Woman feels she was profiled after being mistaken for human trafficking victim on Delta flight

She said she was left feeling more like a criminal than a victim.

ATLANTA – A program meant to help spot victims of human trafficking at the airport is being blamed for traumatizing a pair of metro Atlanta women returning home from vacation in Mexico.

The women say they were flying back from Cancun on a Delta flight and were greeted by officers when they landed, questioned for more than an hour and made to feel more like criminals than victims.

Our sister station 11Alive's Natisha Lance spoke to one of those women, who said she believed racial bias played a role in the ordeal.

Stephanie Ung said her trip to Cancun was supposed to be a fun-filled vacation to celebrate a birthday. She said she and a friend were trying to make it home in time for Thanksgiving dinner, but instead were stopped by U.S. Customs and Border Protection officers when they landed back in Atlanta.

"I just kept telling them that I wanted to go home for my family Thanksgiving dinner, and that they were making me late, but they just didn't care," Ung told 11Alive through tears. "They just laughed." 

Ung told 11Alive she feels she was profiled for her race and because she was wearing a dress. She says even though she was questioned for at least an hour by federal officers, she is still not clear on exactly why she was singled out.

"I know human trafficking is huge within the Asian community, right, and that's the only reason why I could see you stopping me. That and the fact that I was in a dress. I was in a dress with some cardigans and boots, and I think that's totally appropriate to fly on an airplane with," Ung said. "Honestly, I think it's just the fact that I'm Asian, she's (her friend) Asian, and we're two little girls on the plane...Mind your own business, but still, that looks like a red flag for everyone."

11Alive reached out to Delta, who says another passenger thought the two women were not in possession of their passports – often viewed as a warning sign of a trafficking victim being controlled by someone else. Ung said she had her passport the whole time. That passenger alerted a flight attendant, who then alerted authorities.

In a statement, the Atlanta-based airline said: 

Delta has been proactively fighting human trafficking from the frontlines since 2011 and thousands of our flight attendants are trained to look out for signs of possible trafficking. On a recent Delta flight from Cancun, two customers were observed by another customer to not be in possession of their passports—a possible indicator of a human trafficking event.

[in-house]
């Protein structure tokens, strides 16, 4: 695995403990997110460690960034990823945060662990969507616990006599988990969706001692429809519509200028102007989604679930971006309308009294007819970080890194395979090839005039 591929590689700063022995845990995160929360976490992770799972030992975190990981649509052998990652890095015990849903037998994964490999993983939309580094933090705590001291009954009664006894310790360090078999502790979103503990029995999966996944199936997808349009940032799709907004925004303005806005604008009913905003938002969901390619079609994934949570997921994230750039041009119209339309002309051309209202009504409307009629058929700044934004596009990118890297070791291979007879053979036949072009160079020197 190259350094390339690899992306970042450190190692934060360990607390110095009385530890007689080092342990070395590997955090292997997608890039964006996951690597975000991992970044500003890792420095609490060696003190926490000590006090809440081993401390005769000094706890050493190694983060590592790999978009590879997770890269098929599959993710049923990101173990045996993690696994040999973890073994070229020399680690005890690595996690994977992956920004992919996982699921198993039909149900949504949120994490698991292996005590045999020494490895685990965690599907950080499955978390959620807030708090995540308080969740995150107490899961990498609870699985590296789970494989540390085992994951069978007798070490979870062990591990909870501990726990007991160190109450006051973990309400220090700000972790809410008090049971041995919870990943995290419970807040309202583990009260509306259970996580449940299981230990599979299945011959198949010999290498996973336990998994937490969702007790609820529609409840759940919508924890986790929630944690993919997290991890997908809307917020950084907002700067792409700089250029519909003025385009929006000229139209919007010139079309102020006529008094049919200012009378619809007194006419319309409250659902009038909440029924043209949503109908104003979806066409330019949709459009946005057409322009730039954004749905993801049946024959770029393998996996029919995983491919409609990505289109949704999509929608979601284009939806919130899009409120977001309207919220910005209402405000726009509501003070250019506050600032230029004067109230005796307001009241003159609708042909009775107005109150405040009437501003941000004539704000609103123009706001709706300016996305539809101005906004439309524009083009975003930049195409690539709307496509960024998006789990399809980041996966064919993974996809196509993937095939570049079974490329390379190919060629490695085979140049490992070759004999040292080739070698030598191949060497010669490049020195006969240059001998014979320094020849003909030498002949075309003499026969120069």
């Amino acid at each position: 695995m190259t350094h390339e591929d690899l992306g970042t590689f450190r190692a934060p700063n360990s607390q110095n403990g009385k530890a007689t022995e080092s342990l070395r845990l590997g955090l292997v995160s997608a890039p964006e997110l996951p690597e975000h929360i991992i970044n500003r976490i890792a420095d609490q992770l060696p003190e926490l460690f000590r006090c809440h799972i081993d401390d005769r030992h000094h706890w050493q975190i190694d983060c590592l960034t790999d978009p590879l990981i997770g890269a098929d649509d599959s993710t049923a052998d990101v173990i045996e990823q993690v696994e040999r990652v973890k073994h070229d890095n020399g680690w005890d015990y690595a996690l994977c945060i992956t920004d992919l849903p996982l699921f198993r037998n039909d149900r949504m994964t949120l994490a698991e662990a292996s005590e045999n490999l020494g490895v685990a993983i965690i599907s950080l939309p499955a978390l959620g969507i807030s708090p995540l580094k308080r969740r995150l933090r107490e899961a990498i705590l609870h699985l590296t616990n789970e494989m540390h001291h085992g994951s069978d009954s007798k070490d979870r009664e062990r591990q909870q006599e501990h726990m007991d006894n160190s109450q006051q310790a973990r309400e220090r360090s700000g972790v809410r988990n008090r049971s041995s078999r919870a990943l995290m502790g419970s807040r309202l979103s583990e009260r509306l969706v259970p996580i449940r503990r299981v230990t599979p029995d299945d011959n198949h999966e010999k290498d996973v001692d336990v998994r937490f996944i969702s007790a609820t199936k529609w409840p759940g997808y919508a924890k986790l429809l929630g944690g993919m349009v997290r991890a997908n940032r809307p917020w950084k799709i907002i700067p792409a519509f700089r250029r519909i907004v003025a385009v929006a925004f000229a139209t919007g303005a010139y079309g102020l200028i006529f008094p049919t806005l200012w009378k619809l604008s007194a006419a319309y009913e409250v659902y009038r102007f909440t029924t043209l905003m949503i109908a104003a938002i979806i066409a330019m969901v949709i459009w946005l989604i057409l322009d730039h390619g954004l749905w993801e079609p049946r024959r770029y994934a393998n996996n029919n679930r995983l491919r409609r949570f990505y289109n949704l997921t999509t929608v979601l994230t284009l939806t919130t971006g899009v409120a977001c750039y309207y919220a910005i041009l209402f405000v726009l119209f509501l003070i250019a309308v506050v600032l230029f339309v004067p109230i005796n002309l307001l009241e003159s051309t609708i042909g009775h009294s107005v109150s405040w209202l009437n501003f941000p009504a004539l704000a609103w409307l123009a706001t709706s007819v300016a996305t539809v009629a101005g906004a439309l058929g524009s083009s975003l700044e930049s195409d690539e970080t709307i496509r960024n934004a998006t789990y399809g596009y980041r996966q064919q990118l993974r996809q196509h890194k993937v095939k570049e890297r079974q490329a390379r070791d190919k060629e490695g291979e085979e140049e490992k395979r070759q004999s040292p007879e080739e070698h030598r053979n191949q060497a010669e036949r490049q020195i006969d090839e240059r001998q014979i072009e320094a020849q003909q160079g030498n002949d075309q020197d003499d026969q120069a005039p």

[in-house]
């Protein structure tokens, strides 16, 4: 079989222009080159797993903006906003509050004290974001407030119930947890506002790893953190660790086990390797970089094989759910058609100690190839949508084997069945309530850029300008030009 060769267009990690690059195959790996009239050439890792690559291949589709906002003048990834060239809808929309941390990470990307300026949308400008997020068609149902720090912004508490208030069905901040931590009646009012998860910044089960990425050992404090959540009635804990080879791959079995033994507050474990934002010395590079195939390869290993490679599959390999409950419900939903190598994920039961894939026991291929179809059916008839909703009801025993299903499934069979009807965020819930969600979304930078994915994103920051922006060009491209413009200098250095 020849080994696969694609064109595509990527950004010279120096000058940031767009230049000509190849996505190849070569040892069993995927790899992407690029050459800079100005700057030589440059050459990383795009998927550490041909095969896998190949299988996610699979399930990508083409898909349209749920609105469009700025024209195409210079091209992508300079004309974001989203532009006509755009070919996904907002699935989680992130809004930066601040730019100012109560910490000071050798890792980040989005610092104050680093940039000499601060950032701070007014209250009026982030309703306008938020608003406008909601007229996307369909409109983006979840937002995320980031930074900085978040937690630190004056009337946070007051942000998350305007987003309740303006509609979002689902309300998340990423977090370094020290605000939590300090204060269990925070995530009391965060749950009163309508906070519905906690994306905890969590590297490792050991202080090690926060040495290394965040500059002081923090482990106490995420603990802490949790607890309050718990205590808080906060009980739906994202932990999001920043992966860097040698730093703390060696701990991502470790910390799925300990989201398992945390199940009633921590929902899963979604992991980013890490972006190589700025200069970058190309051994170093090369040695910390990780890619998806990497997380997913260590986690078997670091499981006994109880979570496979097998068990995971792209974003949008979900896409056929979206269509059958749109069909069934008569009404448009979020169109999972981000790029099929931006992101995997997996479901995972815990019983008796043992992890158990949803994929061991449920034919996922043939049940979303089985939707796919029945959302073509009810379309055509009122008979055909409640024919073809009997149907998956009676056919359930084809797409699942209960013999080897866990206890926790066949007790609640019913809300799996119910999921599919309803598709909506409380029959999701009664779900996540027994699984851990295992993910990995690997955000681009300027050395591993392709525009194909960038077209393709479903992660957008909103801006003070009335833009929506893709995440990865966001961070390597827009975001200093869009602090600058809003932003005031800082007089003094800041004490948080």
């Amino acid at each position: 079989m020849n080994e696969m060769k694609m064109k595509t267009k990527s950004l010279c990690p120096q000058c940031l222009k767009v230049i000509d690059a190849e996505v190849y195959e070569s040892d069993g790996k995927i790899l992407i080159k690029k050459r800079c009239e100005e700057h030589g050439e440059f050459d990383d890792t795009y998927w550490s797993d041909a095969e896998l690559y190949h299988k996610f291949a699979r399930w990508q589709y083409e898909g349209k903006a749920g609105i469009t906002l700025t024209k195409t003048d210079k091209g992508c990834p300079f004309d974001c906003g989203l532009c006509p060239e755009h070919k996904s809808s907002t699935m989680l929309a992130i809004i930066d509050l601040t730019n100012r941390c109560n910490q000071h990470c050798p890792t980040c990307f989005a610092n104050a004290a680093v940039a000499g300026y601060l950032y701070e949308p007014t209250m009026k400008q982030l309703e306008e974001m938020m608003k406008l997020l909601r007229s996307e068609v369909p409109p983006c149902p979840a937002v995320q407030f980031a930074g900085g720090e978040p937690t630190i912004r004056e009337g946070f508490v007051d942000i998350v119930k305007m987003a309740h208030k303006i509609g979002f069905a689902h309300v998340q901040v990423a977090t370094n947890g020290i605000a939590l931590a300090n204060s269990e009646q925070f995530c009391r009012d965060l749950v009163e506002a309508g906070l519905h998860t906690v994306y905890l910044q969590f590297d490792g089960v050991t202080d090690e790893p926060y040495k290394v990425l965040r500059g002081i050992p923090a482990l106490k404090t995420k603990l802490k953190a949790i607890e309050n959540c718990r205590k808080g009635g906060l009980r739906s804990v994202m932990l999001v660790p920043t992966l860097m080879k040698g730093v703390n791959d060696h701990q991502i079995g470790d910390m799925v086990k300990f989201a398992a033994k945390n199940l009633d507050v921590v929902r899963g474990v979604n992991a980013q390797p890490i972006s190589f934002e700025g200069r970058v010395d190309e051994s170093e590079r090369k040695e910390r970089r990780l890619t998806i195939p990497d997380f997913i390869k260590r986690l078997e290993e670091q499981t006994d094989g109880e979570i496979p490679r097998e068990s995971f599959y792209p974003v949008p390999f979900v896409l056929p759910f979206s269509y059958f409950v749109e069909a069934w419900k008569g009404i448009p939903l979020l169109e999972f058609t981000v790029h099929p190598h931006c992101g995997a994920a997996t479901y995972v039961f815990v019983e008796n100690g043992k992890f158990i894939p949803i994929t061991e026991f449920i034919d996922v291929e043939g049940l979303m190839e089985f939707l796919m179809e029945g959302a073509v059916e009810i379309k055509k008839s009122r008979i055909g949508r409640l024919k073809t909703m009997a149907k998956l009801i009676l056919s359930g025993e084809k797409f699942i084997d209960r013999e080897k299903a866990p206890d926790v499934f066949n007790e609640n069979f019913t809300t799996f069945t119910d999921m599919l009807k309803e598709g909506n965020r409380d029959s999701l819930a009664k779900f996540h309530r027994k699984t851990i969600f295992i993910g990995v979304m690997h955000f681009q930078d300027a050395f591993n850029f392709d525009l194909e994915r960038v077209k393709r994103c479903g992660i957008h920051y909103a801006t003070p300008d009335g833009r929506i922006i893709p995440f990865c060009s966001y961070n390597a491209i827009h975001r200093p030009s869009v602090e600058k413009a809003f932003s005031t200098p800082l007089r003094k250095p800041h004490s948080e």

Delta took the concern seriously and contacted the appropriate authorities who addressed the customers upon landing. While their investigation did show that our customers were not being trafficked, we train our crew members to remain alert and use their professional experience and practice best judgment to ensure the safety of all customers. 

We do not tolerate discrimination and are troubled by any accusations of discrimination. We have reached out to speak with our customers directly.

11Alive also reached out to the U.S. Customs and Border Protection for a statement, but they said privacy concerns prevent the agency from "discussing individual cases of travelers arriving at U.S. ports of entry."

They went on to say, "if any traveler believes that an officer has acted in an unprofessional manner the traveler may choose to address that through our established systems. The best course of action is to ask to speak to an on duty supervisor at the location where the interaction occurred immediately."

Mary Frances Bowley is the founder of Wellspring Living, an organization dedicated to fighting and ending sex trafficking and exploitation. 11Alive asked her if Delta did the right thing in this situation, but she said there's more to this story than on the surface.

"So the protocol would be, you learn about what to look for," Bowley said. "They're (Delta staff) training with the Patrol officers and law enforcement, there's a lot of scenarios that they put them through so that they can recognize, this is a possibility."

She went on to talk about Delta's proactive approach to recognizing trafficking victims, but said, "Quite frankly, we're human beings," she said. "You would want someone, if you think someone's in danger, to say something. And I think that's what happened."

Bowley finished by saying it's on more people to speak up to report possible trafficking because, "If you understand the trauma and the abuse that happens in trafficking, you're going to want to report it," she said.

Despite that, Ung said she still feels the way officers approached the situation was insensitive to the perceived situation, and has left her badly shaken.

"The fact that I missed dinner with my family – you can't take that back," Ung said. "I can just look at the pictures and feel sad that I wasn't a part of it."

© 2017 WXIA-TV


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